30 Nov Pop quiz: What does compliance really mean today?
Ahead of our breakfast event next week, Brightwave’s Sales Director Paul Kelly talks about the challenges facing compliance training today, where the problem lies – and what we’re going to do about it.
The common perception is that compliance training is a dreaded activity.
An overload of information squeezed into a number of online modules without any surrounding framework to help ensure the objective of the training – a vibrant and vigilant compliance culture – is embedded in the workplace. We’ve made serious improvements on the formula.
In fact, we’re pretty much the best there is at it.
But there is an opportunity there that we as an industry are not taking. We can do SO MUCH better.
And when we do, it will change the way compliance adds value to the enterprise at all levels.
The problem(s) with compliance today:
- People hate taking the training.
- Supervisors hate their staff taking time to do it and nagging them about completing it.
- Compliance folk bemoan the fact that people treat it like a tick box exercise.
- Regulators fume.~
So why is that?
Compliance is still treated as a linear knowledge transfer exercise. The emphasis and responsibility usually fall on individuals to ensure the organisations is protected against liability. This is fine for deflecting trouble and for proving due diligence.
But it’s not great for making sure trouble never happens in the first place. Today, compliance breaches are simply too costly, both for reputation and for the bottom line, to have a defensive posture that only activates after the horse has bolted, jumped the stable door, and rampaged around the paddock while the whole world watches.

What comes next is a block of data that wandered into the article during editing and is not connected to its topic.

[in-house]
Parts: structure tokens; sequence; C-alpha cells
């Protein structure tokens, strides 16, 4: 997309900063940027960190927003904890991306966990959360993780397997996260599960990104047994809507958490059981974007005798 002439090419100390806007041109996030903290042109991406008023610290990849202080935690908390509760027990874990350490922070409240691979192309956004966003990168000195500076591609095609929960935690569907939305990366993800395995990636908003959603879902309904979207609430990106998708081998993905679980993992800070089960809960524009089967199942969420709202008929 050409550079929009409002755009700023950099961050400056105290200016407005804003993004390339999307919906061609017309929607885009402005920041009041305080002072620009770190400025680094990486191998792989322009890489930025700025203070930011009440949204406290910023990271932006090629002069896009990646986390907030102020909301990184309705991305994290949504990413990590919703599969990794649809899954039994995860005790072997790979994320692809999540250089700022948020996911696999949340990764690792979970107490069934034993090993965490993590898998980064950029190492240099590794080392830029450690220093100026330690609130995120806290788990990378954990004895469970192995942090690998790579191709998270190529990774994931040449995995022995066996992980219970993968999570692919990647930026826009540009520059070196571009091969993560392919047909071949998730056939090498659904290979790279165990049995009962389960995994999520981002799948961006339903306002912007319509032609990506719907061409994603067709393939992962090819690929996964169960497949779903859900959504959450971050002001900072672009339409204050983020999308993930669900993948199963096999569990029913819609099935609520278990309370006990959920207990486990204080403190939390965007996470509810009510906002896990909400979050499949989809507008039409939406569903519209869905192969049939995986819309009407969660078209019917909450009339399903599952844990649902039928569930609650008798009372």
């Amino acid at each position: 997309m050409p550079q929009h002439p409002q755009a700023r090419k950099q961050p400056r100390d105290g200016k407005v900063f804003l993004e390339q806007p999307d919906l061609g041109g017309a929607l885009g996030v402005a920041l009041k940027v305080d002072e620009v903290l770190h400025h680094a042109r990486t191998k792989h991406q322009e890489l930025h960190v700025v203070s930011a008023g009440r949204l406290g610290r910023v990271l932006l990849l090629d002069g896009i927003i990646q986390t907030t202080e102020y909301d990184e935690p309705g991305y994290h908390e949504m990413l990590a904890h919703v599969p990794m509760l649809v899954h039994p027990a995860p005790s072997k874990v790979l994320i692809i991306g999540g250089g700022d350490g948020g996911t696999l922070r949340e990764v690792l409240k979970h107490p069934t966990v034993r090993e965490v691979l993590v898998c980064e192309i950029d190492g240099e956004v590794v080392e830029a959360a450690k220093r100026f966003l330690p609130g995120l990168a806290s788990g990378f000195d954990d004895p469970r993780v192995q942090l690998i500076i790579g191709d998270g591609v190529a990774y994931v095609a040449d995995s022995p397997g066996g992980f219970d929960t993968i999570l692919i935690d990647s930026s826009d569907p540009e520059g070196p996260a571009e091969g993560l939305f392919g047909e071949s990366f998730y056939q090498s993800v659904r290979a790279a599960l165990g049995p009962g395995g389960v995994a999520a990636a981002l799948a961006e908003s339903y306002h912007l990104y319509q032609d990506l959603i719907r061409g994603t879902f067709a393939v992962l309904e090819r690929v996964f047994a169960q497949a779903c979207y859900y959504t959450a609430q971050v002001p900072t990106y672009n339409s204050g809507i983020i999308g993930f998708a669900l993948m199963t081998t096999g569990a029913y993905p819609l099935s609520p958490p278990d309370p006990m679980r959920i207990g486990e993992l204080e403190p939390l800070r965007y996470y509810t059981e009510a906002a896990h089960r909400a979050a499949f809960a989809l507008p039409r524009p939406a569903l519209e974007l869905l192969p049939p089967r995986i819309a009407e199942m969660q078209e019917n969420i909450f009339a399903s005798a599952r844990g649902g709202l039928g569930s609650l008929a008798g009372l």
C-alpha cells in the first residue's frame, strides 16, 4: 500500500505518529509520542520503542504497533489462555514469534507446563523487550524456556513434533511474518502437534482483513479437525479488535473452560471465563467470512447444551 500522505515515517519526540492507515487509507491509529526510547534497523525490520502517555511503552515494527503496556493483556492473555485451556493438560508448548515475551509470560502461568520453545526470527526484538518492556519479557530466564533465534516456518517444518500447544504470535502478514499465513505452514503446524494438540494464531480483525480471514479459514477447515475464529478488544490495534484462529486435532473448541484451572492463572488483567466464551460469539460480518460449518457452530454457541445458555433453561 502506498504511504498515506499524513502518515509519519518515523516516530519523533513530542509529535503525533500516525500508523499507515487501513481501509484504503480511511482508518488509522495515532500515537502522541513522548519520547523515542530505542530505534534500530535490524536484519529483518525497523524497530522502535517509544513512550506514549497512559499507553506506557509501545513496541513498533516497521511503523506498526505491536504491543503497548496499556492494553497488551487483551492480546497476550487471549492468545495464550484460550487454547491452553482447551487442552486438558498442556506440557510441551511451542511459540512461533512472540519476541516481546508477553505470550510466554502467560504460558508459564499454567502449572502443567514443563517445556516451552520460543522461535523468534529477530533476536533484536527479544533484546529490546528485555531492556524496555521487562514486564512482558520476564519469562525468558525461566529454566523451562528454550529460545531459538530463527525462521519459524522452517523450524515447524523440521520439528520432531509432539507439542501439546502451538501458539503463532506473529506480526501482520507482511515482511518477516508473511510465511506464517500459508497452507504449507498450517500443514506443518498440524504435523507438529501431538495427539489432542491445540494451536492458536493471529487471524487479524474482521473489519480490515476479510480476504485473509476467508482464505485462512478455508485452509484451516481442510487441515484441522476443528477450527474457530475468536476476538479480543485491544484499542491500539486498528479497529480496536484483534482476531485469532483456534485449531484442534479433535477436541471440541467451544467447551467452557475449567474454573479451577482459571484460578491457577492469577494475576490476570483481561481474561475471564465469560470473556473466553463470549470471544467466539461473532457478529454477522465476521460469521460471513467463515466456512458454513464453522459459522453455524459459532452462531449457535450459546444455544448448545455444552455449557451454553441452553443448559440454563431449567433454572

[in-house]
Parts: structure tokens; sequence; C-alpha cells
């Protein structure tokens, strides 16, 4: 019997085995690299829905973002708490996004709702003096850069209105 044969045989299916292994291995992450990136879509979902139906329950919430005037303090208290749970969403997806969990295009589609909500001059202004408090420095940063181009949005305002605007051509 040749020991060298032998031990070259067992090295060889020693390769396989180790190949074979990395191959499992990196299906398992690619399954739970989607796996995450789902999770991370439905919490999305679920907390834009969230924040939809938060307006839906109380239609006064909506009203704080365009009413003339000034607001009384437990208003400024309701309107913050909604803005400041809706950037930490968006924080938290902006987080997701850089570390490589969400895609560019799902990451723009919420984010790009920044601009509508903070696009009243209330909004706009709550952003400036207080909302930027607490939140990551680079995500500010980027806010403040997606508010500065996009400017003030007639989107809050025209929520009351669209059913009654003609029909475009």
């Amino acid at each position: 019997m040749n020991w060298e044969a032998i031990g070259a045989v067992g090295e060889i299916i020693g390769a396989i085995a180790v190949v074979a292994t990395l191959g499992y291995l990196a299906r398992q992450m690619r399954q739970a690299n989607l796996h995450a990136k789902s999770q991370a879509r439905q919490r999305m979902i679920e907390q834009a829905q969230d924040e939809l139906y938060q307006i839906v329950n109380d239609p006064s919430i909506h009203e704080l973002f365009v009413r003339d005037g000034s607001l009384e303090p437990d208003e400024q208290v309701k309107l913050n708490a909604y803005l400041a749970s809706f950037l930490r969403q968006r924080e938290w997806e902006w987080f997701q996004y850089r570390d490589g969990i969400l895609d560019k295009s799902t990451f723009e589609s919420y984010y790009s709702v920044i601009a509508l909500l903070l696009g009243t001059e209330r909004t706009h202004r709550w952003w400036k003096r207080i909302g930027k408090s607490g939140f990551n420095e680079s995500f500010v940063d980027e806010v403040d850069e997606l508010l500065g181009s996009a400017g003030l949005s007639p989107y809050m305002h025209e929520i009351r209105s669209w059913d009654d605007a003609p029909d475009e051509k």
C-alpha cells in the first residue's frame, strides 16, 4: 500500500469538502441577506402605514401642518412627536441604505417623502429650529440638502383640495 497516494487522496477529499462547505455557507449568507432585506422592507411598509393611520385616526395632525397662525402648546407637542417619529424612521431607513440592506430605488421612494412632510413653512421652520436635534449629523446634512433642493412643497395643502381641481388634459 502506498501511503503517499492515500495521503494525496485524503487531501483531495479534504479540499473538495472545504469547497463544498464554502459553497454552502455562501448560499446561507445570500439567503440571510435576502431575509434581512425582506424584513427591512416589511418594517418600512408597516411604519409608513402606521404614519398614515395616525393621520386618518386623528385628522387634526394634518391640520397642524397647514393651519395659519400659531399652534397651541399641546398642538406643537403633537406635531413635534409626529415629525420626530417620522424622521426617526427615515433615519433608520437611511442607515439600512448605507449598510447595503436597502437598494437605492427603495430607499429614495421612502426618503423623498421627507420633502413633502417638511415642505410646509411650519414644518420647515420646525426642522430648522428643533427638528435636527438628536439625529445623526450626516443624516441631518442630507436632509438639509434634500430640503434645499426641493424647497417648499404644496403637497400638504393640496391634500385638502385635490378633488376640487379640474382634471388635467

It is not seen often seen as a cultural, leadership or social behavioural situation.
If each individual takes their action, then everything will be alright.
The reality is most compliance situations unfold through transactions and moments between people. People at varying levels of access and influence.
Clients. Managers. Making decisions in the moment. In time-bound situations.
Most people ‘know’ the right thing to do – but their emotional resilience breaks down and pressure on priorities create a weak point.
And once a small decision has been made, a new danger arises from the perceived need to cover up rather than roll back and course-correct.
This is because individual decision making and resilience is only one leg of the table.
The others are:
- Executive presence
- Supervisor support
- Group behaviour
- Infrastructure support
In other areas of the business this is already understood. Taking a holistic perspective to build-in support and align appropriate behaviour at all points of vulnerability is something we see happening all the time.
Why isn’t there more focus in these areas in compliance?
What’s your take?
And find out the results at our breakfast event in London next week. I’ll be sharing the feedback and leading a team of hand-picked experts to transform compliance for good. See you there.